Tunisia: Where reform only happens after electrocution, self-immolation
Success can be a difficult thing to define in world politics, especially when it comes to building a democratic state.
Depending on a person’s outlook on the Arab Spring, it could be viewed as either a failure or a success. To be fair, it is still too early to really label it one or the other as revolutions similar to these are rarely short or easy. Take the American Revolution or the French Revolution as a case in point.
However, there is one inarguable case of success resulting from the Arab Spring and that is Tunisia, and it is in danger of losing that title if more is not done to support it.
In December 2011, a man named Mohammed Bouazizi set himself on fire in protest of unemployment and police harassment. This sparked the uprising that toppled Tunisian leader Zine El-Abidine Ben Ali, and also kicked-off the Arab Spring revolts.
Tunisia’s young democracy has delivered a new constitution, a political compromise between rival parties, and free elections. All are things that Libya, Egypt, Syria and others have yet to figure out. Unfortunately Tunisia has yet to solve its unemployment problem (a key reason for the initial uprisings), in which it has gone up from 12 percent in 2010 to 15.3 percent in 2015.
Fast forward 5 years and thousands of protesters took to the streets in Kasserine, a small city in northwest Tunisia near the border with Algeria, after an unemployed man climbed a telephone pole and electrocuted himself when he was refused a job. If that sounds eerily similar to events in 2011, it is because it is.
The protests emphasize how vulnerable Tunisia is to social unrest, being only five years removed from the revolt that ousted Ben Ali. It’s been reported that some of the protests turned violent as several government buildings were attacked by protesters who threw Molotov cocktails.
This in turn has caused the government to declare a nationwide curfew from 8 p.m. until 5 a.m. The demonstrations are not only demanding job creation, but also honest leaders as a sense of corruption in the government looms on citizens minds.
The Tunisian government recently held a much anticipated cabinet reshuffle, but to the dissatisfaction of its citizens, it largely just consolidated the power for the ruling party, giving more positions of power to its backers. This is a problem for two reasons.
While Tunisia is widely viewed as an Arab Spring success story, its authorities have failed to resolve the issues of social exclusion and inequality. In addition, with recent protests and the perceived threat of a terrorist attack, the government has given its security forces more discretion to act.
After an explosion in Tunis, the capital of Tunisia on Nov. 24, security forces began attacking journalists that arrived at the scene. This was done on the aegis of counterterrorism, but it’s also allowing the government to tread dangerously close to the line of a police state.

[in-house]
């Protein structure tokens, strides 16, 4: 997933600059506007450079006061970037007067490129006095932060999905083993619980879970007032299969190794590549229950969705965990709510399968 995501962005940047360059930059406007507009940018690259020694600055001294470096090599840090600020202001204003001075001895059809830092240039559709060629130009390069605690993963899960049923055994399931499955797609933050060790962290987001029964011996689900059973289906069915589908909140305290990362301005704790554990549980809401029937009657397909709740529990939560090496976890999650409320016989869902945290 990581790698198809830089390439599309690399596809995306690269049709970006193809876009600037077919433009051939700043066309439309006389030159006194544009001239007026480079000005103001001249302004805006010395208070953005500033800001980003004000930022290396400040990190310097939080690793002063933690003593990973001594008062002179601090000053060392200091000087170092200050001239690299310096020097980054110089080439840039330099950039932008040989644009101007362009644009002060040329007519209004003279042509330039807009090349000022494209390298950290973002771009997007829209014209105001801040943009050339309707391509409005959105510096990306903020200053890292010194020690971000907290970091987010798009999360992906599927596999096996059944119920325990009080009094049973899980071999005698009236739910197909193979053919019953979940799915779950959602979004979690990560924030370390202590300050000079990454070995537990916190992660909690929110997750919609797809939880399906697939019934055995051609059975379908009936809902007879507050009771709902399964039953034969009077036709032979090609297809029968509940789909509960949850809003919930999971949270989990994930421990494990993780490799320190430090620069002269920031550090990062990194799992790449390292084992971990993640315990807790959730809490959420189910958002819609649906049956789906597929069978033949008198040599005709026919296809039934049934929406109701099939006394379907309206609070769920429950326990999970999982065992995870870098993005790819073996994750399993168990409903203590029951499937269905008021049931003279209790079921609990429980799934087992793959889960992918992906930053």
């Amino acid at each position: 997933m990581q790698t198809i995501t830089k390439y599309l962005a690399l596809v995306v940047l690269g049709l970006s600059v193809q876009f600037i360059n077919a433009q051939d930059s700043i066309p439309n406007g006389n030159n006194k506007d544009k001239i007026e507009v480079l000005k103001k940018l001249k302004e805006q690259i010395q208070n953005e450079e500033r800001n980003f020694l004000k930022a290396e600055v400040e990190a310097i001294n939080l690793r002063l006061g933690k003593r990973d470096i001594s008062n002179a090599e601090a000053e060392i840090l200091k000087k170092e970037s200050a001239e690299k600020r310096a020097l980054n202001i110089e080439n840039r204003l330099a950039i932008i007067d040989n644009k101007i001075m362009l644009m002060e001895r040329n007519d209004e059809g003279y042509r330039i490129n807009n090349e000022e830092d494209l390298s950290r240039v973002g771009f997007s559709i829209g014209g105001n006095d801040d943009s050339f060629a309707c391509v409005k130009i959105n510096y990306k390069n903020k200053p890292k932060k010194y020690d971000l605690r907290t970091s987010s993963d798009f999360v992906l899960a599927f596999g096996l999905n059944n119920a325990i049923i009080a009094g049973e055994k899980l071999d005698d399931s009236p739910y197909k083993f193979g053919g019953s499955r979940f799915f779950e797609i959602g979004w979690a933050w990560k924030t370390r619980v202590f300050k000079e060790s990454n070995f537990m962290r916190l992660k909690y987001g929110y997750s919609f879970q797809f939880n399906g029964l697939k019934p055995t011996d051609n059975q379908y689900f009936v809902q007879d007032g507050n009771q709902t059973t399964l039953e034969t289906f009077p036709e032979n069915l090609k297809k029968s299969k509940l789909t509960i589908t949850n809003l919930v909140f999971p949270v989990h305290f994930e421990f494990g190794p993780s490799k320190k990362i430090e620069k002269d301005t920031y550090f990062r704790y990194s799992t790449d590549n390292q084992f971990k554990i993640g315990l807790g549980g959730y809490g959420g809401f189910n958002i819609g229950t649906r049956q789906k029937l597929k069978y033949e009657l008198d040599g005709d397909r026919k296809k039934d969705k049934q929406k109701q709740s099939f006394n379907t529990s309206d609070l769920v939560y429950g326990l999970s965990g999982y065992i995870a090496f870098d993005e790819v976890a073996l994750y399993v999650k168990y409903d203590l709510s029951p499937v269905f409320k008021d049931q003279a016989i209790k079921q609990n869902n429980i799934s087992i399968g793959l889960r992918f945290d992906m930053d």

In many ways, this looks a lot like the events that transpired in Egypt. In Egypt, the Muslim Brotherhood won elections and quickly tried to consolidate its power. Civil society and the military began to be concerned about what this would lead to, so the military overthrew the regime and Egypt is now essentially back to being an authoritarian state.
If the U.S. and the West as a whole don’t wish to see this same outcome in Tunisia, it should do more to aid the state in building its democracy.
The beauty of helping Tunisia is that the costs are nowhere near as high as say in Egypt or Libya. Since the 2011 revolution, the United States Agency for International Development (USAID) has trained more than 3,000 youth in information technology skills, generating more than 600 jobs.
It has also launched a public-private partnership with companies such as Hewlett Packard which are expected to create 2,000 temporary jobs. Other countries such as France, Tunisia’s former colonial ruler, pledged $1.1 billion over five years to help Tunisia with its transition to democracy.
While aid like what France is providing is great, where the $1.1 billion will exactly be going is vaguely described as ‘helping disadvantaged regions and youth.’ Rather, what Tunisia needs are actual programs such as what USAID has done that will not only advance the prospects of ‘disadvantaged regions and youth’ but also emphasize the advantages of a free civil society that’s not reliant on public sector jobs.
Of course the US and the West can’t solve all of Tunisia’s issues, nor will it be able to resolve the issue alone. Tunisia needs to take tangible steps in supporting what its citizens are demanding, which it has done by promising 5,000 new public sector jobs for citizens in disadvantaged regions.
However, Tunisia can not only decide to act once someone has electrocuted themselves or been set on fire.
Follow Jake Pfeifer on Twitter at @jake8922.